Ultimately, the coroner\'s notes state that both had pneumonia with contributing factors. Murphy\'s was anemia and drugs and Monjack\'s was cardiomegaly with myocardial fibrosis (enlarged heart with thickened heart valves). So the big scandal here? Two rich and famous people who weren\'t in generally great health got sick and didn\'t seek the proper medical treatment.

Sage Stallone

When Sylvester Stallone\'s son, Sage, died unexpectedly at just 36 years old, once again the tabloid rumor machine lurched into motion with outlets like The New York Post running the dubious headline: \"Sylvester Stallone\'s son found dead; cause of death believed to be pill overdose,\" and TMZ going with the more bold faced lie \"Sylvester\'s Son Dies Of Overdose.\'

This was all in the face of Sage\'s attorney, George Braunstein, giving statements like \"Sage Stallone was not known for going out to clubs and partying. His vices were candy bars and soda,\" according to CNN. Also, the LAPD gave no indication that drugs or foul play were involved at all despite outlets repeatedly citing \"sources\" who said multiple empty pill bottles were found at the scene. Sylvester Stallone even issued his own heartbreaking plea to stop all \"speculation and questionable reporting\" about Sage\'s death and supposed drug use. \"Sage was our first child and the center of our universe and I am humbly begging for all to have my son\'s memory and soul left in peace,\" he asked.

The coroner\'s report finally showed that Sage\'s death was due to natural causes, \"attributed to a condition that causes blockage of the arteries,\" according to Fox News. It was rare for a 36-year-old, and certainly more rare than the well-worn story of a young star overdosing and dying. But that conclusion took months to reach, while news outlets had headlines to sell, and you can be sure people are more likely to click on \"Rambo\'s Son Dies Popping Pills\" vs. \"Something Sad Happened, We\'ll Know More In A Few Months.\"

John Ritter

In 2003, long-time television star, John Ritter died from an aortic dissection, which The Mayo Clinic describes as \"a serious condition in which the inner layer of the aorta, the large blood vessel branching off the heart, tears.\" This usually results in a rupture of the aortic wall and is \"often fatal.\" Unfortunately for Ritter, the symptoms of aortic dissection can be misdiagnosed as a heart attack, which is exactly what happened in his case.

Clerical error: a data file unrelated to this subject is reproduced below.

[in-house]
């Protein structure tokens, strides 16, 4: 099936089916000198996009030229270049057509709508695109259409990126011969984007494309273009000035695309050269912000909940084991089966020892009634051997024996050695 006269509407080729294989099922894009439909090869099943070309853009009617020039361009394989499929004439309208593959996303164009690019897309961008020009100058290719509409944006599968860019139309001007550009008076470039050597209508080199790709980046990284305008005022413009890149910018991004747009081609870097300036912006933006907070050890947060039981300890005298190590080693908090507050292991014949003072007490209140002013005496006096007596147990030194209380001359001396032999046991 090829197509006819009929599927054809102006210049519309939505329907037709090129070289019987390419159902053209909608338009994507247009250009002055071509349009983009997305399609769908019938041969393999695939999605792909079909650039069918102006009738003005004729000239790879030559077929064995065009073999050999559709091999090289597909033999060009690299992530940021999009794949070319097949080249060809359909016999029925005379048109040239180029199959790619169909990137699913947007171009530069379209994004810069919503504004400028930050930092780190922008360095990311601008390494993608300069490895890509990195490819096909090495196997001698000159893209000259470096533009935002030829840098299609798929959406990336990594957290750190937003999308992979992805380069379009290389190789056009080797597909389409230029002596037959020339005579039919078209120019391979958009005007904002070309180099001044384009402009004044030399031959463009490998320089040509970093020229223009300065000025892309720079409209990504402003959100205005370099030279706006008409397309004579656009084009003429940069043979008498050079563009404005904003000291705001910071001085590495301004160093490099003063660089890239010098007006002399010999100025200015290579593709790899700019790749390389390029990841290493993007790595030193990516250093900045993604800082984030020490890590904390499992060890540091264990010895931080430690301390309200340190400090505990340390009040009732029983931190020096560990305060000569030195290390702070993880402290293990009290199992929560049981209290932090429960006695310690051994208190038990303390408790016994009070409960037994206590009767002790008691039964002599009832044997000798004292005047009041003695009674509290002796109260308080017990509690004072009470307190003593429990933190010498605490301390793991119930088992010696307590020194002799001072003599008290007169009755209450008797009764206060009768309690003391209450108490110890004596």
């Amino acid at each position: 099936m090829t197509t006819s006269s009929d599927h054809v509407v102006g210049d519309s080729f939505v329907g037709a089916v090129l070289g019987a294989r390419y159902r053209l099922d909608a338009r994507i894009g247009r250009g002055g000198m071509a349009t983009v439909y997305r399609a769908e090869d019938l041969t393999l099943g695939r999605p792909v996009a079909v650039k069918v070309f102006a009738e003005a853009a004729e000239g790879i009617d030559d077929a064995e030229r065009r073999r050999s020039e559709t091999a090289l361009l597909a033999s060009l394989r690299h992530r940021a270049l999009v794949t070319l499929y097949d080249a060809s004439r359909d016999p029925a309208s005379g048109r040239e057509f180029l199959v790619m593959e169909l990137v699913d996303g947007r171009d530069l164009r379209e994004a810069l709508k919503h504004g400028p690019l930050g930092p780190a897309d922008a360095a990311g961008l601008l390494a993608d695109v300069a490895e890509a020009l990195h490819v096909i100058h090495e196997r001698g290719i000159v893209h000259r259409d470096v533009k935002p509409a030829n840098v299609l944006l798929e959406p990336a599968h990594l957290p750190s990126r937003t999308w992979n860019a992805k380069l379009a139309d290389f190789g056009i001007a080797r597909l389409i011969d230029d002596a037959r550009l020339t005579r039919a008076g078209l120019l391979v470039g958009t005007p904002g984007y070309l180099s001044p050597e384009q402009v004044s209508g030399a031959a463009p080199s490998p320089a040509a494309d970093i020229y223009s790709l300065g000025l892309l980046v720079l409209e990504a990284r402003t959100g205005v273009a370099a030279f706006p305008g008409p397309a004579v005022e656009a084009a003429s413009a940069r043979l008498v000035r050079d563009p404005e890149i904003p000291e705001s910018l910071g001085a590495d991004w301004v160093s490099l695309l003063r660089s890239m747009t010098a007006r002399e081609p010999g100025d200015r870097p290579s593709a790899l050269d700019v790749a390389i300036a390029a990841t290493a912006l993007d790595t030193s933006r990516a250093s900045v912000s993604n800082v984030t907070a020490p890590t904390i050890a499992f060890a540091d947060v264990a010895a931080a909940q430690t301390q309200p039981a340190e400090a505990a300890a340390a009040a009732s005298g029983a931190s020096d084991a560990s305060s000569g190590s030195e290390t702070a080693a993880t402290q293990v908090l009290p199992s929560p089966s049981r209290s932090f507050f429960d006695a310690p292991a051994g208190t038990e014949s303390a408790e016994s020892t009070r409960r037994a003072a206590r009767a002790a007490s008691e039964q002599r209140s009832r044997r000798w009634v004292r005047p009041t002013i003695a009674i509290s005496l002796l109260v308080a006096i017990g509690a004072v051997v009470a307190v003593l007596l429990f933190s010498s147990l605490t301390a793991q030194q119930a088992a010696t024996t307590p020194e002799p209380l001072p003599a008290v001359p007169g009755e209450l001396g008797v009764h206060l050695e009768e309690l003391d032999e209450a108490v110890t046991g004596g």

According to The LA Times, Ritter\'s doctors at Providence St. Joseph Medical Center ordered a cardiac catheterization in response to what they thought was a heart attack. During the procedure, they discovered the aortic dissection, but were unable to repair it, and Ritter died. Believing in the moment that all was done that could have been done, Ritter\'s wife, actress Amy Yasbeck, trusted the doctors and \"no autopsy was performed.\"

It wasn\'t until time passed, and a state regulatory review of Ritter\'s case \"faulted the hospital for lapses in care\" that Yasbeck decided to sue. She filed a lawsuit for $67 million dollars against the doctor who treated Ritter the night he died, as well as a radiologist \"who had performed a body scan on Ritter two years before he died,\" according to Today.

Many viewed the unusually large sum as an ugly cash grab in the wake of the beloved Three\'s Company actor\'s death, but Yasbeck ultimately lost the suit and clarified that her intentions were about more than just the money. She wanted the case to be high profile enough so that Ritter\'s many fans would learn about the dangers of aortic dissection and just how preventable it is. Through genetic testing, or even asking the right questions during a cardiac emergency, the fatal mistakes that contributed to Ritter\'s death can be avoided.

James Gandolfini

People love to attribute the qualities of their favorite TV and movie characters to the real-life actors who portray them. And this was particularly the case with James Gandolfini, who everyone apparently just believed acted like Tony Soprano right up until the second he died.

The Mirror was quick to categorize his alleged last meal as \"a fried food feast,\" while The New York Post used the phrase \"guzzled at least eight alcoholic drinks\" in their headline. Even if all of those unconfirmed details were true, one unhealthy meal does not cause a heart attack, which is what Gandolfini\'s autopsy listed as his cause of death.